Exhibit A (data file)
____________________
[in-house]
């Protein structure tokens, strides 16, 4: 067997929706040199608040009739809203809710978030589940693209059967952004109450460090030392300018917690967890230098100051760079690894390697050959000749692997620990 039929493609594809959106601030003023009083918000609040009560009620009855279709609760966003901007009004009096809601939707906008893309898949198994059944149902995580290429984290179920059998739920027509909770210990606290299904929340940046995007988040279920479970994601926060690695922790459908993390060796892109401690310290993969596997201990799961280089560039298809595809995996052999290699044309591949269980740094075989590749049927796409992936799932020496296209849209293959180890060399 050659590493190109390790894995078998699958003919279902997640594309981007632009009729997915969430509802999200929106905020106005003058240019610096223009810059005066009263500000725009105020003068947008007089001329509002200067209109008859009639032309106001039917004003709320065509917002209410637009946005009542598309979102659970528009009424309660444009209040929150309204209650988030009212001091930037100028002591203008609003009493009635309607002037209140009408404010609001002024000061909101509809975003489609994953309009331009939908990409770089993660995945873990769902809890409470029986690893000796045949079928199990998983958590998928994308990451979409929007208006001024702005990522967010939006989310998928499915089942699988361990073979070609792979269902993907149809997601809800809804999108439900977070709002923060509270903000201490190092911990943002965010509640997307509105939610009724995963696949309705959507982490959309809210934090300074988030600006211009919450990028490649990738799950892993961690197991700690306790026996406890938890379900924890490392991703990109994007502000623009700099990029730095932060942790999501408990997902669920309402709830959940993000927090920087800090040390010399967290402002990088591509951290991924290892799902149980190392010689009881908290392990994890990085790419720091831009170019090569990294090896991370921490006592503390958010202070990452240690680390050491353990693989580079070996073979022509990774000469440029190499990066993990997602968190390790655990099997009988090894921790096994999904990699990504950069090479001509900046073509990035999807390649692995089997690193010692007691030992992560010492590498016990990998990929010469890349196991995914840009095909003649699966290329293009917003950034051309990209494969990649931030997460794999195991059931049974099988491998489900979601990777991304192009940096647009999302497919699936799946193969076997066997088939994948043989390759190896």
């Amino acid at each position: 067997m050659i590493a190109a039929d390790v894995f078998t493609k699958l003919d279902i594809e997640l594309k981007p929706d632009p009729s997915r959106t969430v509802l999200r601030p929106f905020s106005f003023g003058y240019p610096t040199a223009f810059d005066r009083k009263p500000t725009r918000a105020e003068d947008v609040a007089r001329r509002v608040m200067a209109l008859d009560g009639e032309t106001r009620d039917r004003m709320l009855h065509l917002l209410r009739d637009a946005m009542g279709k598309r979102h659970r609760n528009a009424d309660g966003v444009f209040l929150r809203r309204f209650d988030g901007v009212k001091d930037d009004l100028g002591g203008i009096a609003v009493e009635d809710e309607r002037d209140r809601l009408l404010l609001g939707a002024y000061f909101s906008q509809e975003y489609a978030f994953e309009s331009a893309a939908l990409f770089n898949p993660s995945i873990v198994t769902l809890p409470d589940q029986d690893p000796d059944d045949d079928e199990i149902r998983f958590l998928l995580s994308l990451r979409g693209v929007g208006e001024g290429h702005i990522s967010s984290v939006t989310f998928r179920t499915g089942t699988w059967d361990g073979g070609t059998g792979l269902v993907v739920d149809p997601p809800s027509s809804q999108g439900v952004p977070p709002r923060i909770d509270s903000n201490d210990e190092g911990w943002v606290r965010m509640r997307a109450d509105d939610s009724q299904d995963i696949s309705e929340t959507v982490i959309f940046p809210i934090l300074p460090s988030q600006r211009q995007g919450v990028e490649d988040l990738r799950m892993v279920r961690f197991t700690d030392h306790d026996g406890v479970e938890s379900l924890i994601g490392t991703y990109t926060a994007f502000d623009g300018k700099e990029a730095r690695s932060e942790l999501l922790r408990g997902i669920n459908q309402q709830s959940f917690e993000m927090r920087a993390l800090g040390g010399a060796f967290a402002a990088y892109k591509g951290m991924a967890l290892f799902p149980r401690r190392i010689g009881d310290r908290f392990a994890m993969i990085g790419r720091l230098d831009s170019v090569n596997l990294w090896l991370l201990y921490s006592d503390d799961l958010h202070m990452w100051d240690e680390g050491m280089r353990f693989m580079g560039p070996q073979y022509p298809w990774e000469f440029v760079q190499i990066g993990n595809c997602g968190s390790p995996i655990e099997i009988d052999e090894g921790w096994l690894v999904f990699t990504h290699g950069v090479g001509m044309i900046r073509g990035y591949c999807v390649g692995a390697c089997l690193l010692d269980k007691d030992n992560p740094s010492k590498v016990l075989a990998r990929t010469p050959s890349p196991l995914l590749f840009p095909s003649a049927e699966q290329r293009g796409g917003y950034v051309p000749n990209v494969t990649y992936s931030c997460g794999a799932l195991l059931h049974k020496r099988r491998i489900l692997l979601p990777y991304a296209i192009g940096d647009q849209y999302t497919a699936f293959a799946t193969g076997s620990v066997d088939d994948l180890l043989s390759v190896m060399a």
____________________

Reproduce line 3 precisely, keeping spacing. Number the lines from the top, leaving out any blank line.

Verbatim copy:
């Amino acid at each position: 067997m050659i590493a190109a039929d390790v894995f078998t493609k699958l003919d279902i594809e997640l594309k981007p929706d632009p009729s997915r959106t969430v509802l999200r601030p929106f905020s106005f003023g003058y240019p610096t040199a223009f810059d005066r009083k009263p500000t725009r918000a105020e003068d947008v609040a007089r001329r509002v608040m200067a209109l008859d009560g009639e032309t106001r009620d039917r004003m709320l009855h065509l917002l209410r009739d637009a946005m009542g279709k598309r979102h659970r609760n528009a009424d309660g966003v444009f209040l929150r809203r309204f209650d988030g901007v009212k001091d930037d009004l100028g002591g203008i009096a609003v009493e009635d809710e309607r002037d209140r809601l009408l404010l609001g939707a002024y000061f909101s906008q509809e975003y489609a978030f994953e309009s331009a893309a939908l990409f770089n898949p993660s995945i873990v198994t769902l809890p409470d589940q029986d690893p000796d059944d045949d079928e199990i149902r998983f958590l998928l995580s994308l990451r979409g693209v929007g208006e001024g290429h702005i990522s967010s984290v939006t989310f998928r179920t499915g089942t699988w059967d361990g073979g070609t059998g792979l269902v993907v739920d149809p997601p809800s027509s809804q999108g439900v952004p977070p709002r923060i909770d509270s903000n201490d210990e190092g911990w943002v606290r965010m509640r997307a109450d509105d939610s009724q299904d995963i696949s309705e929340t959507v982490i959309f940046p809210i934090l300074p460090s988030q600006r211009q995007g919450v990028e490649d988040l990738r799950m892993v279920r961690f197991t700690d030392h306790d026996g406890v479970e938890s379900l924890i994601g490392t991703y990109t926060a994007f502000d623009g300018k700099e990029a730095r690695s932060e942790l999501l922790r408990g997902i669920n459908q309402q709830s959940f917690e993000m927090r920087a993390l800090g040390g010399a060796f967290a402002a990088y892109k591509g951290m991924a967890l290892f799902p149980r401690r190392i010689g009881d310290r908290f392990a994890m993969i990085g790419r720091l230098d831009s170019v090569n596997l990294w090896l991370l201990y921490s006592d503390d799961l958010h202070m990452w100051d240690e680390g050491m280089r353990f693989m580079g560039p070996q073979y022509p298809w990774e000469f440029v760079q190499i990066g993990n595809c997602g968190s390790p995996i655990e099997i009988d052999e090894g921790w096994l690894v999904f990699t990504h290699g950069v090479g001509m044309i900046r073509g990035y591949c999807v390649g692995a390697c089997l690193l010692d269980k007691d030992n992560p740094s010492k590498v016990l075989a990998r990929t010469p050959s890349p196991l995914l590749f840009p095909s003649a049927e699966q290329r293009g796409g917003y950034v051309p000749n990209v494969t990649y992936s931030c997460g794999a799932l195991l059931h049974k020496r099988r491998i489900l692997l979601p990777y991304a296209i192009g940096d647009q849209y999302t497919a699936f293959a799946t193969g076997s620990v066997d088939d994948l180890l043989s390759v190896m060399a």